1812 Productions’ ‘Week That Is’ sifts political news for droll playing

 The cast of 1812's

The cast of 1812's "This Is The Week That Is" takes a moment to consider a sketch using a tornado metaphor to demonstrate the nature of political spin in the wake of this week's natural disasters. (Kimberly Paynter/WHYY)

During a Tuesday night rehearsal at Plays and Players Theater near Philadelphia’s Rittenhouse Square, the theater troupe 1812 Productions worked out some kinks in its new show, “This is the Week That Is.” The eighth annual production features sketches and musical comedy based on current events.


The monthlong show changes nightly based on news headlines.

But the news is sometimes difficult to make light of.

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The show traffics mainly in political humor. It had been produced toward the end of the calendar year — around election time — when year-in-review political humor is at its ripest. Due to a competing holiday show, 1812 Productions moved “This Is The Week That Is” to the spring.

“We pride ourselves on being in the zeitgeist — what are people talking about, what’s in the air?” said 1812 founder Jennifer Childs. “Unfortunately, what’s been in the air are disasters. And those are not funny.”

Spring is tornado season. Childs and company had worked up a number about how political pundits on cable television spin the news to their own agenda. The joke is that they will even spin the weather to serve their political talking points.

For weeks the company developed lyrics set to a song by the Motown R&B group The Spinners, and shot video to accompany actors playing Rush Limbaugh, Ann Coulter, Rachel Maddow, and Al Sharpton – all spinning the news like a tornado.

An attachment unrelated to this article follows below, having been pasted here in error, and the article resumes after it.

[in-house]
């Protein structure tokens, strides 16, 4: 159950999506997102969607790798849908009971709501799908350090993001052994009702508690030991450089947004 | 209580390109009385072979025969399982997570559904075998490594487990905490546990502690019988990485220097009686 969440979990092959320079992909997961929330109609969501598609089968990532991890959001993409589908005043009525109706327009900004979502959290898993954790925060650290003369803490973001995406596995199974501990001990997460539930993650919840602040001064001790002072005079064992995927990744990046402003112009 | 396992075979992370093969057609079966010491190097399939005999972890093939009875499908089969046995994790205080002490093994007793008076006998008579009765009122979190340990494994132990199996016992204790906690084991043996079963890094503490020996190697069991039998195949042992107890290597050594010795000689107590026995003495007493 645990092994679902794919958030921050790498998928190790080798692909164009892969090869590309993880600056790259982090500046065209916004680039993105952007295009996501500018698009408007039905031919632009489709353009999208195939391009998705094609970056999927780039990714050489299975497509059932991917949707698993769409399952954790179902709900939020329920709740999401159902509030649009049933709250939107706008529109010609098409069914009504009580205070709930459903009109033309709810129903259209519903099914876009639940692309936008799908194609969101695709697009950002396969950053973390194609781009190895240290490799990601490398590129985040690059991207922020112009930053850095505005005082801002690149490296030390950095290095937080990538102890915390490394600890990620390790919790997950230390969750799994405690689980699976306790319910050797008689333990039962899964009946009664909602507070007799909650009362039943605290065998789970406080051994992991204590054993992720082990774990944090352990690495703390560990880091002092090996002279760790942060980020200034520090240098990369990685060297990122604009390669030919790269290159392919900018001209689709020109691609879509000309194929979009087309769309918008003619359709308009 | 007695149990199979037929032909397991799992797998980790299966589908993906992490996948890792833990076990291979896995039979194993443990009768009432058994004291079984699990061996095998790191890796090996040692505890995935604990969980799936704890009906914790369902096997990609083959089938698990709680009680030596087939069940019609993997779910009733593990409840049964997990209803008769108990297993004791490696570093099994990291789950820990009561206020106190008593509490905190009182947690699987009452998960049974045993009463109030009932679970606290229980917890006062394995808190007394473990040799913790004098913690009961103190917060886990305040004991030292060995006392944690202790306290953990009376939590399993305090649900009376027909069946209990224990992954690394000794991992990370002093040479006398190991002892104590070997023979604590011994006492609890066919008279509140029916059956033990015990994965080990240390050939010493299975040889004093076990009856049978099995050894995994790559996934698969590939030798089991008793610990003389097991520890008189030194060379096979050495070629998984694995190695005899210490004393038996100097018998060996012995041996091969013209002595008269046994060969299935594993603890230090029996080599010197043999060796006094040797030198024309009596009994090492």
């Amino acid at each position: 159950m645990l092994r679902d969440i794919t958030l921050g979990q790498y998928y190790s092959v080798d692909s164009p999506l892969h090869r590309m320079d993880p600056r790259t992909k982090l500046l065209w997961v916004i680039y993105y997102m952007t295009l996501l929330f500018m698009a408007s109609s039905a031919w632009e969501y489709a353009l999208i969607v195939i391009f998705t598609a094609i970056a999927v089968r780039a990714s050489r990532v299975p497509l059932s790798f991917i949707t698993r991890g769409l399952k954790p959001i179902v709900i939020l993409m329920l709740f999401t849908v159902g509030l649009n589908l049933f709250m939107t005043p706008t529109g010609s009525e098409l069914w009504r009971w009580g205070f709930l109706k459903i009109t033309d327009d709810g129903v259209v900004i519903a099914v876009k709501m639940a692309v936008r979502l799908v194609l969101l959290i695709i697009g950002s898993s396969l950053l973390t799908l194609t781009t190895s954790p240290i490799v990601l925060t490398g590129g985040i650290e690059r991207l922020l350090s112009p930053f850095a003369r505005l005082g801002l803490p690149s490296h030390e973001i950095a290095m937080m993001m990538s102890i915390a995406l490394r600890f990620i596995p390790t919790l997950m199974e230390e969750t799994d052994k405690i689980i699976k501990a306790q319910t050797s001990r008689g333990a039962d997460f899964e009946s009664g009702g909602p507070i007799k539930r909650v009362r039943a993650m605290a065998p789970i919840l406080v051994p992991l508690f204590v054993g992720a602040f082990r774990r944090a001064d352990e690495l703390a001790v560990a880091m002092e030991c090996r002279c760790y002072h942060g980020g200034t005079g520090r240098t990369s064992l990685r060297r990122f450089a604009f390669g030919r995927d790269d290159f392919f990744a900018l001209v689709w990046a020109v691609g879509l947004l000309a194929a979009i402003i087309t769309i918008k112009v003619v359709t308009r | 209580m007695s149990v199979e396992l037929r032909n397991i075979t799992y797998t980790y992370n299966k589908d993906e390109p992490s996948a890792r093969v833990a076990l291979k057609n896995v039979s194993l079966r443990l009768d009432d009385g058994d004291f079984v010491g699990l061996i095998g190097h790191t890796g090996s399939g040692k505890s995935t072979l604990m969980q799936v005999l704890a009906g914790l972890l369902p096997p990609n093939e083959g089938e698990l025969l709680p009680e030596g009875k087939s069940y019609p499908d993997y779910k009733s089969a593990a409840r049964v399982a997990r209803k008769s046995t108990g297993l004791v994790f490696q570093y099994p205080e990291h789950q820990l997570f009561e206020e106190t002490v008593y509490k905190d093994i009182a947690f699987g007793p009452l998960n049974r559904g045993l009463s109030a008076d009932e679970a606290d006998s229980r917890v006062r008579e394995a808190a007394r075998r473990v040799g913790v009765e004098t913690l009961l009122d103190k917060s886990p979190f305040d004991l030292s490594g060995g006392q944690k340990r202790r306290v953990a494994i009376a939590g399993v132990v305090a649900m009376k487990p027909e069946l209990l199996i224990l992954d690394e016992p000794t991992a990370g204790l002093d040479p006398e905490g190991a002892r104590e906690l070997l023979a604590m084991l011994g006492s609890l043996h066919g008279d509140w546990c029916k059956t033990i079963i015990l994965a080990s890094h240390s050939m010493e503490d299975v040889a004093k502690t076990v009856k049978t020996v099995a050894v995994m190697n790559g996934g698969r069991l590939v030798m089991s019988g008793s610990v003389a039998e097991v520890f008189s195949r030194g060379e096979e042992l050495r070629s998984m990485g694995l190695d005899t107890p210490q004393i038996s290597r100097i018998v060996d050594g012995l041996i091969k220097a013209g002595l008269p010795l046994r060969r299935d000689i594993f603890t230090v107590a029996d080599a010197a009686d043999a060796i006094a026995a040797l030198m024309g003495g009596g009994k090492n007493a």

But then, just days before opening night, a series of powerful tornadoes killed at least 30 people in the South and Midwest.

With one day before opening, the actors put their heads together to figure out what to do with the tornado sketch.

“It’s that thing where you can make fun of the smoke, but you can’t make fun of the fire,” said Childs onstage at Plays and Players, looking over her laptop at the actors around her. Tornadoes are not funny, she explained, but pundits who use tornadoes for political leverage are.

Childs does not want to cut the number, because that puts a significant hole in the two-hour show, which includes lots of video that the company does not have time to reshoot.

And, besides, the joke makes fun of talking heads on TV, not victims of natural disasters.

Actor Scott Greer, who portrays Rush Limbaugh in the sketch, suggests mentioning tornadoes at the top of the sketch, to allow the audience to get used to the idea of tornadoes before the joke hits them.

“It feels like we’re dealing with it, as opposed to, ‘do they know people are dead because of tornadoes, and they are doing this funny sketch?'” said Greer. “It’s not about tornadoes, it’s about Rush and Ann and Rachel and Al.”

The cast, who write many of their own lines, decided that Greer’s Rush should rant against the National Weather Service, because blaming a government agency is funnier than blaming victims.

“Listen up, dittoheads,” said Greer, doing his best impersonation of the conservative radio talk-show host. “There is nothing those socialist, feminists, tree-hugging socialists over at the National Weather Service won’t do to get their hands on your tax dollars.”

“Should you say socialist, twice?” said fellow performer Dave Jadico.

Yes, the group concurred, because that’s funny.

Problem dodged? Maybe. The real test comes when there is a live audience in the room.

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